Forgotten New York’s first tour of the 2012 season was April 12th in Jamaica, Queens, at Prospect Cemetery (159th Street between Archer and Liberty Avenues) and King Manor (Jamaica Avenue at 153rd Street). The weather was unusually spectacular for a ForgottenTour.
Jamaica’s Prospect Cemetery was founded in 1668. After many years of neglect, the cemetery is finally being cleared of brush, revealing centuries-old gravestones including those of some familiar historical names. I first visited the Cemetery in 1998, when the cemetery Chapel was a pigeon-infested wreck and most of the cemetery was so overgrown with weeds and brush that walking through most of it was impossible. My original Prospect Cemetery page was written in 1999, and ForgottenTour 15 swung through in 2004, when preparations for the Cemetery’s revival were underway.
Prospect Cemetery has been turned around because of the fundraising and rebuilding efforts by the Prospect Cemetery Association and its President, Cate Ludlam, who has been involved with Prospect for over 20 years and was present when I first visited it. The Cemetery chapel has been completely rebuilt as a community center and concert space, while most of the cemetery is now mostly clear and its gravesites, some of them as many as 290 years old, can be appreciated and enjoyed by all.
CHAPEL OF THE SISTERS: Nicholas Ludlum commissioned the building of the Chapel of Three Sisters, a memorial to his three deceased daughters, at the eastern end of the graveyard in 1857. The Chapel is a symmetrical, one-story Romanesque Revival building, approximately 40 by 40 feet, and 25 feet high. At each of the northern and southern facades there is one large stained-glass rose window. PCO
Cate Ludlam lectures in the Chapel of the Sisters. New doors, windows, floors, and stained glass windows were installed as well as new heating, plumbing and electrical systems. The Chapel is now known as the Illinois Jacquet Performance Space (named for the famed saxophonist (1922-2004), a Louisiana native who moved to NYC in 1946 and lived in southern Queens for many years. The Chapel showcases local jazz musicians as well as from other genres at Jazz at the Chapel.
A look at the restored stained glass Chapel windows.
Cate Ludlam gave us a tour of about one hour through the cemetery, which is walkable for the first time in decades as much of the weeds trees and brush have been cleared out. It will take constant efforts to keep them from growing back.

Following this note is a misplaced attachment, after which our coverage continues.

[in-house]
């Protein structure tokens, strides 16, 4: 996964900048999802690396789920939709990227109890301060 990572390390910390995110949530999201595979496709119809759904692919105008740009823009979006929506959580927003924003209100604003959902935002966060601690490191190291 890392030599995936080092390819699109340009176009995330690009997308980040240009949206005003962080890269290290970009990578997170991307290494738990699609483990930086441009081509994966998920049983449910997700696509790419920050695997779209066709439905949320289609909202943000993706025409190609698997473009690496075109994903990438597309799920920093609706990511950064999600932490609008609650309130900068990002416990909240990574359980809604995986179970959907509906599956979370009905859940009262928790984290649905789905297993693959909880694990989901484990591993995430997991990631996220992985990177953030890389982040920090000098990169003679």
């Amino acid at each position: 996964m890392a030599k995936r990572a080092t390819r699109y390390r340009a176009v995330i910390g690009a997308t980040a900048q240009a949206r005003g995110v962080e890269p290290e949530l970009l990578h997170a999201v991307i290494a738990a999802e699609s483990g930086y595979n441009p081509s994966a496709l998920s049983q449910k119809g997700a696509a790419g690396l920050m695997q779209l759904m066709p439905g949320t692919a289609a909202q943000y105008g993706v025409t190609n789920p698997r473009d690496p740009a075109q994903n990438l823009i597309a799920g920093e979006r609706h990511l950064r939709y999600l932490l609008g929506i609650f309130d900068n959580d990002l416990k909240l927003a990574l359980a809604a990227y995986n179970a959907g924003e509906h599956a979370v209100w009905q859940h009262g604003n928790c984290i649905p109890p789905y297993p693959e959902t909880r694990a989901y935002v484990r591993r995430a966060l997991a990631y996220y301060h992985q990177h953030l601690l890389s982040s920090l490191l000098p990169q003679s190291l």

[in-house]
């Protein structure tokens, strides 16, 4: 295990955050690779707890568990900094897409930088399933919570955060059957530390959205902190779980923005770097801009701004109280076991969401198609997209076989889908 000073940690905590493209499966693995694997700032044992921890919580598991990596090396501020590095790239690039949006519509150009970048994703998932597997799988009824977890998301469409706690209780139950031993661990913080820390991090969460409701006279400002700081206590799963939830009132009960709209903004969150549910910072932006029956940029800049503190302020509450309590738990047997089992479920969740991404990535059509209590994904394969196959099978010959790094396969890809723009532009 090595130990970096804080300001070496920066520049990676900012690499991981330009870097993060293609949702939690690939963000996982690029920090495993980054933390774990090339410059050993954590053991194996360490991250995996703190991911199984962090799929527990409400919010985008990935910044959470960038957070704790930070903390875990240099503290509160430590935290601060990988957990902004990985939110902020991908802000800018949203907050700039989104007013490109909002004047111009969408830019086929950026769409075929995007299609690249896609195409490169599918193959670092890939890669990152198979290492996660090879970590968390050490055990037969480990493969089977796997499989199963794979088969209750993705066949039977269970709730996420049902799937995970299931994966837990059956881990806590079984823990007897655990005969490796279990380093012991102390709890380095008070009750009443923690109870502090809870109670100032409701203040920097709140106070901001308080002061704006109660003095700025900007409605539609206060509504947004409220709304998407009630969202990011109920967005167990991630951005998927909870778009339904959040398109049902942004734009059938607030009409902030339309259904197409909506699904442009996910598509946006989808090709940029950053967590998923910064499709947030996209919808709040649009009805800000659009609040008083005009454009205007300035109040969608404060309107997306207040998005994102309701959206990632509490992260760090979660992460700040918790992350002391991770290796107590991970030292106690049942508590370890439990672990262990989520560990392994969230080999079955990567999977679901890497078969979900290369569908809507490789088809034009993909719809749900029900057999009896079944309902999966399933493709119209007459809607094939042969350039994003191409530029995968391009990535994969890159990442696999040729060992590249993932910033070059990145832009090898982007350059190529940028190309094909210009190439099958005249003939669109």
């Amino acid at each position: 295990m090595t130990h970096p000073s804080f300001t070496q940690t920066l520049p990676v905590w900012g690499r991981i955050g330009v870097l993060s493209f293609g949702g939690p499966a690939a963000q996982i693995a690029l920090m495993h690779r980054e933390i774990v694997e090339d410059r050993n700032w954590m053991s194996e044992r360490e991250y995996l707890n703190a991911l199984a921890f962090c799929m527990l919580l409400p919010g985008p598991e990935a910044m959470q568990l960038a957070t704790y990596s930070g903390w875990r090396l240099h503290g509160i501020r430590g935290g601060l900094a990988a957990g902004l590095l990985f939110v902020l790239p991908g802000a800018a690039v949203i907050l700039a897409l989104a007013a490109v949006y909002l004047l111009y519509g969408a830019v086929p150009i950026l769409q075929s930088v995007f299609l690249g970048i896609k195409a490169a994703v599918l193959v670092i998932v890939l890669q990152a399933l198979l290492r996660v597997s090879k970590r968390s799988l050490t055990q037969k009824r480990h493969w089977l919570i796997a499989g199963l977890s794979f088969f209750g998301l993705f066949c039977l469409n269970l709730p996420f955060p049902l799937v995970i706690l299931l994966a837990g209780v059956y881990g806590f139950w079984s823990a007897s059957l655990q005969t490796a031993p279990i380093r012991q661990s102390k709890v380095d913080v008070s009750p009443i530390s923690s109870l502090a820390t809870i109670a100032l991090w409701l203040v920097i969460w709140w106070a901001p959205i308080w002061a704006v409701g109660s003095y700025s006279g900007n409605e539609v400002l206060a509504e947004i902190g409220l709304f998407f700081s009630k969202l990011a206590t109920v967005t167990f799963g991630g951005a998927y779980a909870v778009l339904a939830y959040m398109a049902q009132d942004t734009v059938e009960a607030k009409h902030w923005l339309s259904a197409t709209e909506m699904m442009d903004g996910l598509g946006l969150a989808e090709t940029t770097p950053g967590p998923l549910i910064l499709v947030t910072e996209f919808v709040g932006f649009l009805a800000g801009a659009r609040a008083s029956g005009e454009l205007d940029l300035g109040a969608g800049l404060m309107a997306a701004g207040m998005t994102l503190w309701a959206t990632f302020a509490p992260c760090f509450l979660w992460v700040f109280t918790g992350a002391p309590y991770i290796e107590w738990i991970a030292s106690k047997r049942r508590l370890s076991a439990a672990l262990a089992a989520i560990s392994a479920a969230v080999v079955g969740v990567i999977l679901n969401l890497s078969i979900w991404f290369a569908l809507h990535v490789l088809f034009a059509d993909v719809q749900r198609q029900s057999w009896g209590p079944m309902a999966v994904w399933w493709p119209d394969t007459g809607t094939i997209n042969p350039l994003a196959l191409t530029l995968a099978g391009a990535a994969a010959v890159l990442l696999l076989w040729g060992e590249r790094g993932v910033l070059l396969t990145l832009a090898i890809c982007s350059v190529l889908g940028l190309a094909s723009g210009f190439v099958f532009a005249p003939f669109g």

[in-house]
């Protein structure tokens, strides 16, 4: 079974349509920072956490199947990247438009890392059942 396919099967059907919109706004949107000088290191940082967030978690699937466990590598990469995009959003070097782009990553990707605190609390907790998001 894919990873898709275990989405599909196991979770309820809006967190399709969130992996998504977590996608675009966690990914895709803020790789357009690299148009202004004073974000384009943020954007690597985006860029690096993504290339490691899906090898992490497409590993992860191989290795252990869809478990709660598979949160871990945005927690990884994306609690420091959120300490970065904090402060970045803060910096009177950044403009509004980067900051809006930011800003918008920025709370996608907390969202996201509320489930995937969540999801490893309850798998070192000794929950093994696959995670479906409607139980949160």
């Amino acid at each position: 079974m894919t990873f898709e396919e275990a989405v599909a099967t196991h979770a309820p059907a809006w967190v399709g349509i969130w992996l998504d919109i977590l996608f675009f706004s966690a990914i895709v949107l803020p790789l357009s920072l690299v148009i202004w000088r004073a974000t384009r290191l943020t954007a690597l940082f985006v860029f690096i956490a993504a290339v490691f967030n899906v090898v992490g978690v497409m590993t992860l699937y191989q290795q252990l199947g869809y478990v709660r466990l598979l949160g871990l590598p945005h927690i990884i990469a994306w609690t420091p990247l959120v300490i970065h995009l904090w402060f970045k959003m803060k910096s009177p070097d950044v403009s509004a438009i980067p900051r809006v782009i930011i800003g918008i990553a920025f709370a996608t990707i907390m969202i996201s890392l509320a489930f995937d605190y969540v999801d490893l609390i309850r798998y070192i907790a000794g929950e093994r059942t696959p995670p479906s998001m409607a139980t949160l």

Catherine Hendrickson, d. 1817. Older gravestones, made of brownstone, have survived in better shape than later graves made of marble or limestone, which do not weather well.
John Thurston, d. 1777. The inscription after his name means “Senior”.
Rich Melnick of Greater Astoria Historical Society at the gravesite of Egbert Benson (1746-1833) a lawyer, jurist, politician from Upper Red Hook, New York, and a Founding Father of the United States who represented New York in theContinental Congress, Annapolis Convention, and the United States House of Representatives, and who served as a member of the New York State constitutional convention in 1788 which ratified the United States Constitution. He also served as the first Attorney General of the State of New York, Chief Justice of the New York Supreme Court, and as a judge and Chief Judge on the United States Circuit Court for the Second Circuit. wikipedia
Other members of Benson’s family settled in south Brooklyn, hence the neighborhood Bensonhurst. The very short dead end Benson Street in Tribeca bears his name.
A look north across the cemetery toward the chapel (above) and west toward the Long Island Rail Road and downtown Jamaica (below)
Walter Wilmot, d. 1744. This stone features a traditional cherub with wings on the top.
Nicolas Everett, d.1723. Perhaps the second oldest surviving stone in the Cemetery, this one has the more severe winged skull. In this case, “ye” is short for “the” and features a letter no longer used in the alphabet, resembling a Y.
According to Cate Ludlam the oldest surviving stone belongs to Daniel Bull (d. 1721). Note the digraph TH’s, MB’s and LL’s, as stonecarvers had to fit the inscription into a predetermined width.
ForgottenFans in front of King Manor
The Rufus King Mansion, more properly, King Manor, stands on Jamaica Avenue and 153rd Street. It was originally built in 1730 along the main route to Brooklyn Ferry at the foot of today’s Fulton Street. In 1805, Rufus King, who was born in what is now Maine but was then part of Massachusetts, bought and expanded the property to its present appearance. A bona fide Founding Father and ardent abolitionist, he was a youthful representative at the Continental Congress from 1784-1786, a US Senator from New York in 1789, a Minister (Ambassador) to Great Britain from 1796-1803 (where he impressed the still-hostile Brits after the close of the Revolutionary War), a US Senator again from 1813 to 1825, and ran unsuccessfully for President as a Federalist against James Monroe in 1816.
King Manor Museum’s collection consists of approximately 1,400 objects including furniture, ceramics, paintings and prints, musical instruments, toys, personal artifacts, glassware and costumes dating from the late 18th century to the mid – 19th century; it also includes 4,000 artifacts from ongoing archeological excavations at this site. Many objects are related to early life in Jamaica, while others are significant because of their connection to members of the King family, who called King Manor home from 1805 to 1896. King Manor Museum
Our engaging host was Roy Fox, the resident caretaker and tourguide, who expounded on Rufus King’s role as a Founding Father and opponent of slavery. “Fox,” as he calls himself, is a former radio host and his golden pipes can still be put to good use.
Flickr: Joe DeMarco’s photo gallery
The tour was presented in association with the Greater Astoria Historical Society